• Joe R.

    What about trailer parks? The red states are full of them. That’s the red state’s version of low-income housing.

  • Joe R.

    I grew up in a housing project. I can assure you nobody there had satellite TV, fancy phones, expensive clothes, etc. In case you don’t know, NYCHA only lets people into projects if their household income meets certain guidelines. And most of the families there had 2 or 3 children, both parents, and the father generally worked like my father did.

    If people want to start businesses, go to college, etc., they are free to do so.

    Unfortunately, you’re not free to do that because college costs have soared beyond the ability of most middle class people to pay for them. Saying you can go to college if you’re happy graduating $100K in debt is like saying we place no value on you or your potential contributions to society. If society places value on human capital, then it should fund whatever education is necessary for a person to realize their potential. Sure, not everyone is college material. Let’s send some people to trade school at the same time we fund education through graduate school for our best and brightest. In the long run we’ll recoup the money in taxes when we enable these people to reach their full earning potential.

    If we paid all people $20 per hour, inflation would balloon.

    $20 an hour is money? In NYC you need twice that just for a modest apartment. What would happen if we pay people more is the rich at the top would be less rich, but they would still be rich. I don’t understand this obsession with wealth. Nobody really needs more than $5 to $10 million. If I ever had a business, and reached that level, I’m happy. After that I’m not taking any more money out of the business. It would all go for my employees and business expenses. If I end up paying a cashier $40 an hour that’s fine. If some of my employees eventually end up millionaires I’ll be happy for them. I don’t care about having my net worth hit $50 or $100 million. I could never spend that much money if I lived to 1000.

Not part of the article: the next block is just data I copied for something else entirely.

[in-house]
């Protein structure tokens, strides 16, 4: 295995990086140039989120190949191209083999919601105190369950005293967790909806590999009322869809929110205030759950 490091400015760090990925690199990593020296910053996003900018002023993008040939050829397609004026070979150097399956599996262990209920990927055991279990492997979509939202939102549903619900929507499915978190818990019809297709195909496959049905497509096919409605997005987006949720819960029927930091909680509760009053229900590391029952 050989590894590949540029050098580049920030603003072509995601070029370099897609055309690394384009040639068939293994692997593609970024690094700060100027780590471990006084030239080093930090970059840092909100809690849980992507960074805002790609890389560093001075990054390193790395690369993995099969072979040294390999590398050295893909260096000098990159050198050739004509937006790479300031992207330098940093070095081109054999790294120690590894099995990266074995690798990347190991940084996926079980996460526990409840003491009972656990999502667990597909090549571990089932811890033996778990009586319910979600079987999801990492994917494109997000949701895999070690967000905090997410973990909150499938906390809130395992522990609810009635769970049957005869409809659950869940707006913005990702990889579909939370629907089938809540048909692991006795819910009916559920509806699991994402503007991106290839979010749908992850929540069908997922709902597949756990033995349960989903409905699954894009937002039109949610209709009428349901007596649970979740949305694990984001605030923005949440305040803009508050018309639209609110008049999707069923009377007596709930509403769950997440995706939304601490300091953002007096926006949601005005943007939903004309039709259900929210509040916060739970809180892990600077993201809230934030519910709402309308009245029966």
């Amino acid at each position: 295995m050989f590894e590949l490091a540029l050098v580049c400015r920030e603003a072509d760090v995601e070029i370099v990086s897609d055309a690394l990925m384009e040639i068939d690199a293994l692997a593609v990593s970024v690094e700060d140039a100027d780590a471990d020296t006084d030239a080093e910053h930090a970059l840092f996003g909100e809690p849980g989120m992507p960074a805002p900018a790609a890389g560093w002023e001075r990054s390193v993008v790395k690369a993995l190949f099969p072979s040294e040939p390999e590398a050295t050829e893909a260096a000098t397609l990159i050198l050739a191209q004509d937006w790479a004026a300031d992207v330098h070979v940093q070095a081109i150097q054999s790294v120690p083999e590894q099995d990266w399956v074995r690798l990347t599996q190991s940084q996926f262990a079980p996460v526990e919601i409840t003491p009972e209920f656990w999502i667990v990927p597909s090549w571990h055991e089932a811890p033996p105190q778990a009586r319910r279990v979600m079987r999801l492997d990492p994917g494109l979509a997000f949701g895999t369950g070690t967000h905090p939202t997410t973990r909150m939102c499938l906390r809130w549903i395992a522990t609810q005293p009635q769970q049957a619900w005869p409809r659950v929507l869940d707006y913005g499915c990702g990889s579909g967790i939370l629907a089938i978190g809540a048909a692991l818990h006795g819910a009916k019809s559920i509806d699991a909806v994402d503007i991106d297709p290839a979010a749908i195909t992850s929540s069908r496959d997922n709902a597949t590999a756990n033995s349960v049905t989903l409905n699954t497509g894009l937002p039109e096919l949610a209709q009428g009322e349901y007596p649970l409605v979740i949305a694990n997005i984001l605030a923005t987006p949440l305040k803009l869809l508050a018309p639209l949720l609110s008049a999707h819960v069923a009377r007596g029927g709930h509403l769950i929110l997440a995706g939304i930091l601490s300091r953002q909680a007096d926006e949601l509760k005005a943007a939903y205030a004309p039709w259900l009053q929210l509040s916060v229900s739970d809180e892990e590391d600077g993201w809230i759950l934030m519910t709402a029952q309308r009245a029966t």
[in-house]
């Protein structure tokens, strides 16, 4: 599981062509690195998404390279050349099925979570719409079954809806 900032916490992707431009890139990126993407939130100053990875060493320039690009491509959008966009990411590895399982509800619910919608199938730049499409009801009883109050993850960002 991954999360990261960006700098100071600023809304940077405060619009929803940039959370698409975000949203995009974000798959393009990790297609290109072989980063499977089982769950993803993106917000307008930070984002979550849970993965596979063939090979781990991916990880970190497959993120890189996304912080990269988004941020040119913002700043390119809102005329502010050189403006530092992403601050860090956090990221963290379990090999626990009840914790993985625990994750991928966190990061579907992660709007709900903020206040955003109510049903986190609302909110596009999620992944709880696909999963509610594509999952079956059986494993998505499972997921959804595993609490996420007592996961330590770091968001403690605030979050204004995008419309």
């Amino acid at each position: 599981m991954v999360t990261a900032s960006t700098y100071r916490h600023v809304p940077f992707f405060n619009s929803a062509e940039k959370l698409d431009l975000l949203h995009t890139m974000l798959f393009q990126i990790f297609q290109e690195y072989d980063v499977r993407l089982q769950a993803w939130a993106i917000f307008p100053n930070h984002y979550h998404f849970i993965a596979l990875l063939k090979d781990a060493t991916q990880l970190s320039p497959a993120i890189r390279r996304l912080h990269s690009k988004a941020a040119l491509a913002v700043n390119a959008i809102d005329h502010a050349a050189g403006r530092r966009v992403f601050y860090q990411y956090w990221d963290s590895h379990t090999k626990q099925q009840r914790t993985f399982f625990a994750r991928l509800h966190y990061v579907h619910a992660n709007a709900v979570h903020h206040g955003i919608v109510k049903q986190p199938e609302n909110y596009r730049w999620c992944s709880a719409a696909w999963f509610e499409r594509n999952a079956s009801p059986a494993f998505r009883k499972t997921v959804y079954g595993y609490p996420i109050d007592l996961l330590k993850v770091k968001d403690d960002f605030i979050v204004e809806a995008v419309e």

If I recall it correctly, didn’t the government try to tell banks to issue loans to people who may not be able to repay them in the past?

    That’s only part of the picture. Real estate developers and speculators wanted this because it drove housing prices through the roof. They bought low and sold high. When the people who couldn’t pay off those high loans defaulted, it was the government who picked up the ball and bailed out the banks. Private profit, public risk. That’s the new mantra. Let the middle class subsidize the rich.

  • jcwconsult

    I just don’t see that level of bureaucracy being added.
    James C. Walker, National Motorists Association

  • fdtutf

    Oddly, I wasn’t thinking of either cities or suburbs. Perhaps you need to realize that there’s more to the country than those places.